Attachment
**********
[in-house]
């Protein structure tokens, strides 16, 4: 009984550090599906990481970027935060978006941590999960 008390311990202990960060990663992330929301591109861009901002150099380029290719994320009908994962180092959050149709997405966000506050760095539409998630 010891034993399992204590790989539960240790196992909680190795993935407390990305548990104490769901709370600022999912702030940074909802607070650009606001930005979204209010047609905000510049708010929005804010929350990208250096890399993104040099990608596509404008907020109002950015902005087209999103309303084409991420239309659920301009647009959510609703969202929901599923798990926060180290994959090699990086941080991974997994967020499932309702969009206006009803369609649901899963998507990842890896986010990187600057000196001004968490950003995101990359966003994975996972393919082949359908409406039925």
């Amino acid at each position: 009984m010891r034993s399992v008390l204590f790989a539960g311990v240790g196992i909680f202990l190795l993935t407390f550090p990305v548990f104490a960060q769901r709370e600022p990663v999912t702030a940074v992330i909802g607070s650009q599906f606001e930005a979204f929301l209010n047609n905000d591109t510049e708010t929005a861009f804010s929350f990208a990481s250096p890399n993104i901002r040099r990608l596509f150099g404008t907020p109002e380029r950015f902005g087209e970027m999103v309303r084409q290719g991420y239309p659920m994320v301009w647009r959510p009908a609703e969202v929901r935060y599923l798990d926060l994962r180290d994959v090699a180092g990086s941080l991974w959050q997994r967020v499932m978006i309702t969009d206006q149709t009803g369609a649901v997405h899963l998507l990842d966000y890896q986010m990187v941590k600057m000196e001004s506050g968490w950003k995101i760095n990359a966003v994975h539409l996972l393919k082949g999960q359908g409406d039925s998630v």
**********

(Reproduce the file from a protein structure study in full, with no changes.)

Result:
[in-house]
């Protein structure tokens, strides 16, 4: 009984550090599906990481970027935060978006941590999960 008390311990202990960060990663992330929301591109861009901002150099380029290719994320009908994962180092959050149709997405966000506050760095539409998630 010891034993399992204590790989539960240790196992909680190795993935407390990305548990104490769901709370600022999912702030940074909802607070650009606001930005979204209010047609905000510049708010929005804010929350990208250096890399993104040099990608596509404008907020109002950015902005087209999103309303084409991420239309659920301009647009959510609703969202929901599923798990926060180290994959090699990086941080991974997994967020499932309702969009206006009803369609649901899963998507990842890896986010990187600057000196001004968490950003995101990359966003994975996972393919082949359908409406039925």
């Amino acid at each position: 009984m010891r034993s399992v008390l204590f790989a539960g311990v240790g196992i909680f202990l190795l993935t407390f550090p990305v548990f104490a960060q769901r709370e600022p990663v999912t702030a940074v992330i909802g607070s650009q599906f606001e930005a979204f929301l209010n047609n905000d591109t510049e708010t929005a861009f804010s929350f990208a990481s250096p890399n993104i901002r040099r990608l596509f150099g404008t907020p109002e380029r950015f902005g087209e970027m999103v309303r084409q290719g991420y239309p659920m994320v301009w647009r959510p009908a609703e969202v929901r935060y599923l798990d926060l994962r180290d994959v090699a180092g990086s941080l991974w959050q997994r967020v499932m978006i309702t969009d206006q149709t009803g369609a649901v997405h899963l998507l990842d966000y890896q986010m990187v941590k600057m000196e001004s506050g968490w950003k995101i760095n990359a966003v994975h539409l996972l393919k082949g999960q359908g409406d039925s998630v």